|Genre(s)||Gothic, cyberpunk, dystopia, splatterpunk|
SLA Industries (pronounced "slay") is a role-playing game first published in 1993 by Nightfall Games in Glasgow, Scotland. The game is set in a dystopian far-flung future in which the majority of the known universe is either owned or indirectly controlled by the eponymous corporation "SLA Industries" and incorporates themes from the cyberpunk, horror and conspiracy genres.
The game combined concepts inspired by a range of aesthetics and ideas. Elements include: song lyrics from David Bowie and the Industrial music scene, cyberpunk fiction (including Blade Runner and Max Headroom), anime / manga (including Akira, Appleseed, Bubblegum Crisis, and Trigun), and the growing cultural obsession with the media (including 24-hour news services and the Gladiator TV Show).
SLA Industries itself is a fictional corporation run by a mysterious and seemingly immortal creature called "Mr. Slayer", whose upper management team includes two other creatures like himself, "Intruder" and "Senti". The corporation is headquartered in "Mort City", a densely populated city-sprawl larger than Eurasia and surrounded by the urban ruins of the "Cannibal Sectors". It is all located on a vast planet (also called "Mort") that had been stripped of its natural resources to the point that the ecology had been utterly destroyed. SLA Industries controlled an undefined but vast number of planets, collectively referred to as the World of Progress, and governed them in accordance with Mr. Slayer's Big Picture. The setting is bleak and surreal, with much left deliberately ill-defined in the source material.
Players take the role of freelance employees of SLA Industries, called Operatives, living in Mort City and taking care of odd jobs assigned to them by the corporation. These jobs usually involve keeping the peace—chasing serial killers, hunting monsters in the sewers, quashing riots, foiling terrorist plots, and silencing dissidents are common themes. Appearance, style and branding are emphasized in the game world as much as combat ability, due to the omnipresence of television; for ambitious Operatives public persona and TV ratings are often as important as professional abilities. A supplement, the Contract Directory, also provides the option for players to play as celebrity gladiators called Contract Killers. As a role-playing experience, the game tends to be predisposed towards splatterpunk horror, noir, dark satire, and/or gunbunny high action. However, the complexity and Byzantine politics of the setting allow for slower-paced campaigns based around subversion, inter-departmental rivalry, and cut-throat power struggles within the company.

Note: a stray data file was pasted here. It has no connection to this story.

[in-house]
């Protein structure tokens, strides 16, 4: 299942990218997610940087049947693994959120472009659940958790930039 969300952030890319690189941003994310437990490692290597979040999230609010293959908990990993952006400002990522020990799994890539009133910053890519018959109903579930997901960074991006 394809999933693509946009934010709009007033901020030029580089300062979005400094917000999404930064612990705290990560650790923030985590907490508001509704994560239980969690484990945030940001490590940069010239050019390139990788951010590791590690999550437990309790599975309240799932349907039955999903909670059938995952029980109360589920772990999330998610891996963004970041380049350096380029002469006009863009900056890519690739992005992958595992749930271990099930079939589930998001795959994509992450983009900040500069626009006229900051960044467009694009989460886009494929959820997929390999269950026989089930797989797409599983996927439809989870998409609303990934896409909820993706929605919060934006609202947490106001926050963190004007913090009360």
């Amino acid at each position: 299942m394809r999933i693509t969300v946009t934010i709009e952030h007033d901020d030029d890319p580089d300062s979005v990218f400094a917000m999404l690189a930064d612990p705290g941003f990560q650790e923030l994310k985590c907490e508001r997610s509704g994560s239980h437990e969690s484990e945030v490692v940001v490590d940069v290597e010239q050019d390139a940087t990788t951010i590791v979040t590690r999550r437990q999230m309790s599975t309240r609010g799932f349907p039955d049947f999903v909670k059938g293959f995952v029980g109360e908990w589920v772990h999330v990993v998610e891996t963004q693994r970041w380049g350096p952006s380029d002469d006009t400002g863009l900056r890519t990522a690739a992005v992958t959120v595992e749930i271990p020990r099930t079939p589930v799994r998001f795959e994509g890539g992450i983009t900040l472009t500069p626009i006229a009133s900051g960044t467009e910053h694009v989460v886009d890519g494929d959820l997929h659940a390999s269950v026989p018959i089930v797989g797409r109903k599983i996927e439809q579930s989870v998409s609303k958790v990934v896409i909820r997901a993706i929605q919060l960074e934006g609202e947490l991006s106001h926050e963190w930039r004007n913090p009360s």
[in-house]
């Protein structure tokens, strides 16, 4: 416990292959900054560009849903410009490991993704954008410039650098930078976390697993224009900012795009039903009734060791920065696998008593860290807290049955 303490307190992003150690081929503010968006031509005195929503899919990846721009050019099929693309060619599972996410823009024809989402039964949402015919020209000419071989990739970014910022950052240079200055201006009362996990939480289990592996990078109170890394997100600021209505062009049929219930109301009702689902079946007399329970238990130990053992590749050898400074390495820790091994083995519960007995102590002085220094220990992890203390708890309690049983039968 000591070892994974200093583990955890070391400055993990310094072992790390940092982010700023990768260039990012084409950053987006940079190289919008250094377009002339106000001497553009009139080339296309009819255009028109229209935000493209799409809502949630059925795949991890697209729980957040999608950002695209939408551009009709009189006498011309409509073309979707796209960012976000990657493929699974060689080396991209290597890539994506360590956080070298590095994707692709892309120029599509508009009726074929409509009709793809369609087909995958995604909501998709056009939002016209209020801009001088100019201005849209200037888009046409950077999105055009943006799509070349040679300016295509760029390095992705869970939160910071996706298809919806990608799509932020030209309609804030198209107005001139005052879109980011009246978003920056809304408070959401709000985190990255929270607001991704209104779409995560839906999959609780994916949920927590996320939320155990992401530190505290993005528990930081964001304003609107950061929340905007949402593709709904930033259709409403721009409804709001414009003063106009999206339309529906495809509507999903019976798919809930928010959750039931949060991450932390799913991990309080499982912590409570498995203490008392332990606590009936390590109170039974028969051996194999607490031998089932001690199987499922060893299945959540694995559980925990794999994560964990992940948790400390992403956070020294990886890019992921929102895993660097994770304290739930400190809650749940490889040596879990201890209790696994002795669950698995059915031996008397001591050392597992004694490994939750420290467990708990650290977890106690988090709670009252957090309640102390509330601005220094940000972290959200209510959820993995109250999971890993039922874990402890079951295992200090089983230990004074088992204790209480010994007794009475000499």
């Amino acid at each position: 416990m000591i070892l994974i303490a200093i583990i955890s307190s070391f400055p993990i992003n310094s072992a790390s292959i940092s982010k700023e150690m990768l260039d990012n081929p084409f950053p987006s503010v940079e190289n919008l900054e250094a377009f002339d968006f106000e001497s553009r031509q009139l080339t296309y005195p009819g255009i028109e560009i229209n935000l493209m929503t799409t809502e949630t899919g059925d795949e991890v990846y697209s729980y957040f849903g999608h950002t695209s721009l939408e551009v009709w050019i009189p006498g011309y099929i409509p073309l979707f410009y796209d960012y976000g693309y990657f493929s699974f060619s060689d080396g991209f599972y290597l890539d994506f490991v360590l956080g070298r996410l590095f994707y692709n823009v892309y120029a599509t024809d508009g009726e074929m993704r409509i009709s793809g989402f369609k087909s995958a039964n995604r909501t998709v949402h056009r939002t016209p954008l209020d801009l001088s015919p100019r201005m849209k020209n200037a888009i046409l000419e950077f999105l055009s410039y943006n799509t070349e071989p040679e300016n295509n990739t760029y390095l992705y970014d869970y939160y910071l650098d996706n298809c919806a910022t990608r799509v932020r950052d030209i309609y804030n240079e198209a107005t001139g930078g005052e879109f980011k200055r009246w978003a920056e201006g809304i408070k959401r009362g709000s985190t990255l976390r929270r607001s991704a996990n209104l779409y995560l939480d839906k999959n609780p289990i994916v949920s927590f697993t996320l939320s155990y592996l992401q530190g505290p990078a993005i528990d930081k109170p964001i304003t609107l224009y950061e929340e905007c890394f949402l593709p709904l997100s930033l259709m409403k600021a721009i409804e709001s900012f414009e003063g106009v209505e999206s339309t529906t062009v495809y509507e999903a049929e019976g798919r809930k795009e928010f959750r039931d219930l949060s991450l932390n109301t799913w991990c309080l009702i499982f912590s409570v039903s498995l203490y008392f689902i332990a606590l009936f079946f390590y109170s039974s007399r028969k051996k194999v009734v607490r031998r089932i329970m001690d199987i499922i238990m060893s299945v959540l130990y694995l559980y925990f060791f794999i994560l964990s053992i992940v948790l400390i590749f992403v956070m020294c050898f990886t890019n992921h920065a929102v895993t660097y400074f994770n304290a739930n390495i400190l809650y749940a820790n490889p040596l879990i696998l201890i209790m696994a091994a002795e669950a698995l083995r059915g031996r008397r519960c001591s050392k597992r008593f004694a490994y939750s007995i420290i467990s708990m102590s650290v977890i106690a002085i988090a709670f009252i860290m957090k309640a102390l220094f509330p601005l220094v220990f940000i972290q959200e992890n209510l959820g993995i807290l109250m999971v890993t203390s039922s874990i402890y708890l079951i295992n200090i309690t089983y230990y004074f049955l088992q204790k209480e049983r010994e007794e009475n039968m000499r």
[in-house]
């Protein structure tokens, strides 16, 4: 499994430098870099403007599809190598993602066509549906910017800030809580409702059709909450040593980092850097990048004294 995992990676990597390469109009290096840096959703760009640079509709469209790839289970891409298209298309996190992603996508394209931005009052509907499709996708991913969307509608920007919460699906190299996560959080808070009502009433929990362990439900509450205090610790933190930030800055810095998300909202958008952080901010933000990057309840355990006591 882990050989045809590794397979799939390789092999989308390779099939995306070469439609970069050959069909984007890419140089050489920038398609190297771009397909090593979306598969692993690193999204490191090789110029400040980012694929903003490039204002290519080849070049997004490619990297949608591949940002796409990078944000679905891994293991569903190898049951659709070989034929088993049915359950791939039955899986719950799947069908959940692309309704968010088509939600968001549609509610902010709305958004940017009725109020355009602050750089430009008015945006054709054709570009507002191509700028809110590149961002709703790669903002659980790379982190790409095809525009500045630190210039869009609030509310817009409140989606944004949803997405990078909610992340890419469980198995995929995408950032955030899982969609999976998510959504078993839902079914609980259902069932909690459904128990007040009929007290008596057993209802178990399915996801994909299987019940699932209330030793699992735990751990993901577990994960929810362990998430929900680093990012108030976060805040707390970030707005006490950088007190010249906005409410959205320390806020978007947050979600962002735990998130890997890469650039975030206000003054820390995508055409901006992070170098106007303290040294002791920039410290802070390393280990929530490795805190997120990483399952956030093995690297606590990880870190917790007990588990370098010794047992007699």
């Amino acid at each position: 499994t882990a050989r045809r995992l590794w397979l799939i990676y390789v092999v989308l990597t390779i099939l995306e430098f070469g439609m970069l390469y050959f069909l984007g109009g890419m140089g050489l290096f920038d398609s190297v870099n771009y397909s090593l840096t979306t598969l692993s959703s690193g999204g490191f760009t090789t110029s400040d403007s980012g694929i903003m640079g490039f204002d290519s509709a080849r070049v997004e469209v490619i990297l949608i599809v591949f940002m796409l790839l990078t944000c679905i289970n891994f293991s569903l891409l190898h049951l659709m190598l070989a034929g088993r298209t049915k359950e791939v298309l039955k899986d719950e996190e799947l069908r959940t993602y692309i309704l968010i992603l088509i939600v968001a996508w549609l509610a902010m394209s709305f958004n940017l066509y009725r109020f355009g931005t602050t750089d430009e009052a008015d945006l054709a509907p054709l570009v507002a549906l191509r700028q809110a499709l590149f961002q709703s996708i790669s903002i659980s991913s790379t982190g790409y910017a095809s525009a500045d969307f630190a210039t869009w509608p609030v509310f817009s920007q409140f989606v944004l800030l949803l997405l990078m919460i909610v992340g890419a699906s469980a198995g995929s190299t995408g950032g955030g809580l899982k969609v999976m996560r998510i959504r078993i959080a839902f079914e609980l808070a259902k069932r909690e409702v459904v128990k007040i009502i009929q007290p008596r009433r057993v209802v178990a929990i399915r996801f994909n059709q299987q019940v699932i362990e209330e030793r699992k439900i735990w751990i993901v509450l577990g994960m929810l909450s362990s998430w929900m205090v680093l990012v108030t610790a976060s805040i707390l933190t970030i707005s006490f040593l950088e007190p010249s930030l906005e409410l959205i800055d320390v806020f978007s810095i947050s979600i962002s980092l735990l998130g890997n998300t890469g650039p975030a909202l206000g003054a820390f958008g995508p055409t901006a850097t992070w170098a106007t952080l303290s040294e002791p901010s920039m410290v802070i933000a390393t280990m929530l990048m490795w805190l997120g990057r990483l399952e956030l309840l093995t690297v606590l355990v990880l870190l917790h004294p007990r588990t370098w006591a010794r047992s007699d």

Along with humans, playable races include the drug-addicted mutant humans called "Frothers", the stealthy feline "Wraith Raiders", the formidably violent saurian "Shaktar", and the two 'Ebb' / pseudo-magic using races: the emotionally sensitive and charismatic Ebon, and their more sadistic and violent evolution, the "Brain Wasters". There are also a variety of biogenetic vat-grown warrior races called Stormers, produced by SLA to fight in their endless wars.
SLA Industries was first published independently in 1993. The game was later bought by Wizards of the Coast late in 1994, after their success with Magic: The Gathering. It was later republished by Nightfall Games Ltd and distributed by Hogshead Publishing, until Hogshead was sold to its current owners. Between 2003 and 2011 Cubicle 7 Entertainment produced new material, and in 2011 the license returned to Nightfall Games Ltd, who are releasing supplements (known as Data Packets) as PDFs.
The Writers' Bible
Nightfall Games produced the SLA Industries Writers Bible, sometimes simply referred to as The Bible or The Truth, to allow freelance writers to grasp the complicated background of the game. The terms of the associated non-disclosure agreement required that the contents of the document remain secret.
Following an extended hiatus in production of official SLA Industries material, editor Tim Dedopulos released the bible to the members of the SLA Industries email discussion list in 1998. The fans' reaction to The Truth was not entirely warm, and the remaining members of Nightfall Games made it clear that further redistribution of the bible was not permitted without their explicit permission.
The writers have since made it clear that the bible was not intended for mass consumption - it had not been edited to the same standard as the published material, as it was an internal document used only to keep the work of disparate authors consistent with the intentions of Nightfall Games. It has also been explained that the process of revealing The Truth was originally to have happened over the course of several publications, each one containing more elements of an increasingly refined version of the backstory.
In 2005 Angus Abranson at Cubicle 7 allowed the re-release of this old Writers Bible, stating that this was no longer the Truth used internally for further development of material. It was posted in its entirety, to the Team 8 SLA Industries forum, but is no longer accessible.
- SLA Industries Main Rulebook (ISBN 1 899749 23 3)
- Karma Sourcebook (ISBN 1 880992 56 6)
- GM screen
- Mort Sourcebook (ISBN 0 9522176 6 X)
- The Key of Delhyread Scenario (ISBN 978-1-899749-24-9)
- The Contract Directory Sourcebook (ISBN 978-1-899749-29-4)
- Cannibal Sector One Sourcebook (ISBN 978 0 9555423 0 5)
- Hunter Sheets Issue 1 Supplement (ISBN 978 0 9555423 1 2)
- Hunter Sheets Issue 2 Supplement
- Ursa Carrien Supplement
- Klicks End Supplement
- Momic 0.1 Supplement
- "Dream" Supplement
- "Hominid" Supplement
- Appelcline, Shannon (August 3, 2006). "Wizards of the Coast: 1990–Present". A Brief History of Game. RPGnet. Retrieved September 1, 2006.
- Wallis, James (1994). "S.L.A. Industries". Inter*action (1): 118–122. ISSN 1353-4548. Review